Beginner’s guide to macro photography

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An Introduction to macro photography

Macro photography is shooting images of objects in real life which are very small. They are so small that they would not even fit the size of the sensor normally. Some people prefer using specialized lenses for that sort of photography. Others prefer shooting with the same set of lenses that they have and simply adding an extension tube or using a reversing ring to use the same lens but mounted in reverse. The approach is always to take the lens a bit farther away from the sensor and focus more closely. At the end of the day macro photography is all about shooting small creepy things and making them look larger than life.

You will have heard about the terms 1:1, 1:2 up to 1:10 magnification in relation to macro photography many times. It points to a scale of magnification for an object which is otherwise very small to fill an entire image sensor from corner to corner (1:1). Imagine an ant (which is quite small), if you are trying to capture it using a magnification of less than 1:1, then the image will look really small. But for true macro photography results a minimum of 1:1 is required.

Depth of field is an important aspect of macro photography. Depth of field is basically how much of the image is in sharp focus. If you can adjust f-stop on your camera then basically you can adjust the depth of field. Using a larger f-stop you will be able create a big depth of field. This will be necessary when you want the entire object to be in sharp focus from left to right and top to bottom. Say you are trying to shoot a ladybug sitting on a leave. The red and black polka dots contrast with the bright green of the leaf. You want the entire lady bug to be in focus while the green leaf to be out of focus. You can start at f/11 and then adjust the settings accordingly till you achieve the desired results. However, working at small aperture causes loss of light and requires slow shutter speed to combat that situation. So, to handle camera shake due to slow shutter speed, a tripod is essential.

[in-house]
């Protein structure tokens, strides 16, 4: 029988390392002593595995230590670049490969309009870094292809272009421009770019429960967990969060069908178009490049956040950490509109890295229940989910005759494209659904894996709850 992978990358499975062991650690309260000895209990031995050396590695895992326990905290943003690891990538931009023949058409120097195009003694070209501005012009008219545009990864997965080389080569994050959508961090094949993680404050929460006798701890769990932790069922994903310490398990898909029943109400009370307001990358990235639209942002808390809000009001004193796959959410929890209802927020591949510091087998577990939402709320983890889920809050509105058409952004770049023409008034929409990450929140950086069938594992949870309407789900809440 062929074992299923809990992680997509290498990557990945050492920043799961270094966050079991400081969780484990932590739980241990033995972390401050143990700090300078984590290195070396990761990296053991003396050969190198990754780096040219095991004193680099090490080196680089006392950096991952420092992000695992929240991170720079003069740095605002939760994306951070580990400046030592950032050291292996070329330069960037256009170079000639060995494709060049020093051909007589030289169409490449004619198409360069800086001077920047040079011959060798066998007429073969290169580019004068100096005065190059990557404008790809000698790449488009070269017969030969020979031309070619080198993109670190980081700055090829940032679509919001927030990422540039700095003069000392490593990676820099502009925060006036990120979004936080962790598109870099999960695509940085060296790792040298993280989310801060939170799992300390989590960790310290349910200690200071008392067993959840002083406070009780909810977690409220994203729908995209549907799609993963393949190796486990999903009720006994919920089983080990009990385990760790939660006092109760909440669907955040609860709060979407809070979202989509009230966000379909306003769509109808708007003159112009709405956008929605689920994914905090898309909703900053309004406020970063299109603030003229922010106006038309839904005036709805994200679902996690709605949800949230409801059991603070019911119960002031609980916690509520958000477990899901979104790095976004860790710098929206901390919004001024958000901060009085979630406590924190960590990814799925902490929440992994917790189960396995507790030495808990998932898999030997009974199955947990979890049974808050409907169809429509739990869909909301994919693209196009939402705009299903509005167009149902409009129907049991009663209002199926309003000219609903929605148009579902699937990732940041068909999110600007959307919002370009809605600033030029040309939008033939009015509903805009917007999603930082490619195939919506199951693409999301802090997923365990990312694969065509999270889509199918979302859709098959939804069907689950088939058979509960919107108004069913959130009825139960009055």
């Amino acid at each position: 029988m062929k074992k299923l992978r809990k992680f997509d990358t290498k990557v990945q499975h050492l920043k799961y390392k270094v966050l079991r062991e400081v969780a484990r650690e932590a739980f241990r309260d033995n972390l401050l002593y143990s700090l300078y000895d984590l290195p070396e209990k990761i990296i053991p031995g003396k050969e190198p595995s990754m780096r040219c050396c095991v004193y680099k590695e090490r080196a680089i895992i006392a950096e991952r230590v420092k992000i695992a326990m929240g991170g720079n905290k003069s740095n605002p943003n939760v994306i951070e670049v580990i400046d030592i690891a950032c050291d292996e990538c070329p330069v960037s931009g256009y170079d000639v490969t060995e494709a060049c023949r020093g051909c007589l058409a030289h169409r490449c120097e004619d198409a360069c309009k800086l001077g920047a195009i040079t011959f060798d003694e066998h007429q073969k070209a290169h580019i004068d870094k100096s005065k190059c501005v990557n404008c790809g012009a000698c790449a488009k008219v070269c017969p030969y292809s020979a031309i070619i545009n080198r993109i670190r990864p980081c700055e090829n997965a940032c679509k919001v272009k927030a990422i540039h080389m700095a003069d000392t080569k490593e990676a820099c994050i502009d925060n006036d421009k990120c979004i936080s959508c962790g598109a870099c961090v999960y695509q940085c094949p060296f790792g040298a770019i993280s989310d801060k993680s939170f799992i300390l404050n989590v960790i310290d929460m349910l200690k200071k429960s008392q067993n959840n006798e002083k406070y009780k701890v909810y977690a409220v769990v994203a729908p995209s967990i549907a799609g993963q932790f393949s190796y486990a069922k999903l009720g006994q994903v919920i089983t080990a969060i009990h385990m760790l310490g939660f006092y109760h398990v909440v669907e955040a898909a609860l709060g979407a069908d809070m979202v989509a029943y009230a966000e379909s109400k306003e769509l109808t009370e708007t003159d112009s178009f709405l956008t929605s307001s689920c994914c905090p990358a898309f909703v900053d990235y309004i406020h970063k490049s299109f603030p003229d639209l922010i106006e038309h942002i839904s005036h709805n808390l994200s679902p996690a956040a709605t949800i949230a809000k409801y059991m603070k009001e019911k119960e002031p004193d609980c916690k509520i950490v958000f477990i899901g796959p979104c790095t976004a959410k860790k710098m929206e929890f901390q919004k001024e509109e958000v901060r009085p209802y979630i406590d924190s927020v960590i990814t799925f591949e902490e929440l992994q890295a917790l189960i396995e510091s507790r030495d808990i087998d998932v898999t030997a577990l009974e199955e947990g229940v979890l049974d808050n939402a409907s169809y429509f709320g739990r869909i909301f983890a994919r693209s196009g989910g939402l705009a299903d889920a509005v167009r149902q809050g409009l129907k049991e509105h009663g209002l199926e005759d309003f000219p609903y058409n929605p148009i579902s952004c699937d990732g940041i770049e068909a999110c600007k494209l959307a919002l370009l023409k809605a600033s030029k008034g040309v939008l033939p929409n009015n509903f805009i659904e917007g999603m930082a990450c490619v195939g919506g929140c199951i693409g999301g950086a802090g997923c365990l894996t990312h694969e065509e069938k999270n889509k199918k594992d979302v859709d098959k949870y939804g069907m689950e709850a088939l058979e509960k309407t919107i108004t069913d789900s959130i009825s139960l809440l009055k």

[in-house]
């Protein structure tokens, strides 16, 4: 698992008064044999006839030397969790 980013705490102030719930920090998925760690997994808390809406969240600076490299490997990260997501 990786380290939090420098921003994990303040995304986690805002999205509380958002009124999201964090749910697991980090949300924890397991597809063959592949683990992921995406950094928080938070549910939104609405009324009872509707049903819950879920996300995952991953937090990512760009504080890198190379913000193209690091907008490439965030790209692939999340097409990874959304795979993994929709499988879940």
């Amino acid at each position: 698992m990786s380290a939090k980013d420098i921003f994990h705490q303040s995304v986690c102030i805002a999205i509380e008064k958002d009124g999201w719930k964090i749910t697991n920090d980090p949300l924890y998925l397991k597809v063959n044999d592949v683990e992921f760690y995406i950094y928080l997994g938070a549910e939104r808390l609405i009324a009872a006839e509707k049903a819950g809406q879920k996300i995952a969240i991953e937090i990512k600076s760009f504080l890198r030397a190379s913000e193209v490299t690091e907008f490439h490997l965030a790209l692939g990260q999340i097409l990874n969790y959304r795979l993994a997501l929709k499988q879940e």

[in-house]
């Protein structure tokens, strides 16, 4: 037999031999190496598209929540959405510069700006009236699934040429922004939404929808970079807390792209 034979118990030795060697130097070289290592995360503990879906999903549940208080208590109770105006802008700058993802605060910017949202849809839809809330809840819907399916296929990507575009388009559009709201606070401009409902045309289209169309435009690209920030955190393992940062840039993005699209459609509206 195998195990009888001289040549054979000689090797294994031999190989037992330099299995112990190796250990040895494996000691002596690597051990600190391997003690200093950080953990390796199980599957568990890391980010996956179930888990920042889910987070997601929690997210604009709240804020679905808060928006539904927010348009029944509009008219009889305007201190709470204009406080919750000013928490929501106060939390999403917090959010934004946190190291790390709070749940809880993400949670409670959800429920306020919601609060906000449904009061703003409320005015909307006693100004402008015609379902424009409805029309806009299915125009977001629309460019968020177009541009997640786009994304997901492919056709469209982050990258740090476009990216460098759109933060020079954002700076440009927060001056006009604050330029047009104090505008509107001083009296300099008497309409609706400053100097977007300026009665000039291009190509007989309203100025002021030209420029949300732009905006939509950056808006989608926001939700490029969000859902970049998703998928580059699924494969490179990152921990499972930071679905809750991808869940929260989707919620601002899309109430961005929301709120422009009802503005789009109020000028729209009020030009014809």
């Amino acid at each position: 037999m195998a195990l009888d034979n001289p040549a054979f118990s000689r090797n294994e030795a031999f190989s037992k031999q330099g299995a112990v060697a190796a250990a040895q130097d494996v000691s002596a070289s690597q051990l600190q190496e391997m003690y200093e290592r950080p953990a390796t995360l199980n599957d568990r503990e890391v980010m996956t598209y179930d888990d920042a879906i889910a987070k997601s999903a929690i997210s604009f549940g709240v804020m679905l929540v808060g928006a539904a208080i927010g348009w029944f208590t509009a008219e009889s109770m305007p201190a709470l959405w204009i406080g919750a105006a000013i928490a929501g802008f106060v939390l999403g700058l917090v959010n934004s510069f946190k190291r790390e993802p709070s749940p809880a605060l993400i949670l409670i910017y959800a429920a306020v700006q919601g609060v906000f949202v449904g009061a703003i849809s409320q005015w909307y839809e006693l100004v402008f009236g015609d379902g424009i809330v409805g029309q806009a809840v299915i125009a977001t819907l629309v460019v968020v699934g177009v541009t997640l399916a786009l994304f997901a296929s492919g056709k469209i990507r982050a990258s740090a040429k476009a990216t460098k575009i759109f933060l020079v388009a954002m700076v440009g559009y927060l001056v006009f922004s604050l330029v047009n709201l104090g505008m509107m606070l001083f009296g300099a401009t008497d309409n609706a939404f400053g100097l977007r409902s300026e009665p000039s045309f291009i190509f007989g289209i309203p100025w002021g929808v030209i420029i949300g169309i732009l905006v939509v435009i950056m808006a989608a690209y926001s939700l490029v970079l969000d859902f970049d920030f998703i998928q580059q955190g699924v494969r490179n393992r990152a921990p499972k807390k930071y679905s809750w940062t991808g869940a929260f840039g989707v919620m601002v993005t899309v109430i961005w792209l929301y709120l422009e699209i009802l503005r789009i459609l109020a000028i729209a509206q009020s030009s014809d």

Vanguard Alta pro

In the days of the older SLRs, one needed an array of tools to shoot macro photography. Often these included extension tubes or stacking up two lenses one on top of the other or using close-up filters. Extension tubes were (and still are) one of the favorite tools to bring the lens closer to the object. Extension tubes unlike teleconverters works as a magnification inducer. They simply allow the lens to travel farther away from the sensor unlike teleconverters which increases the focal length. Today with DSLRs and compact point and shoot cameras, it is possible to shoot macro images without even all these equipments. Almost all compact point and shoot cameras have a macro mode. Look for a flower image and turn it on. It immediately sets a larger f/stop and reduces the aperture allowing you to step closer and take a sharp photo. The trick is to ensure that you can take the lens as close to the object as possible allowing it to fill the sensor.

Read more:
Equipments for Macro Photography
Macro Photography Beginners Guide

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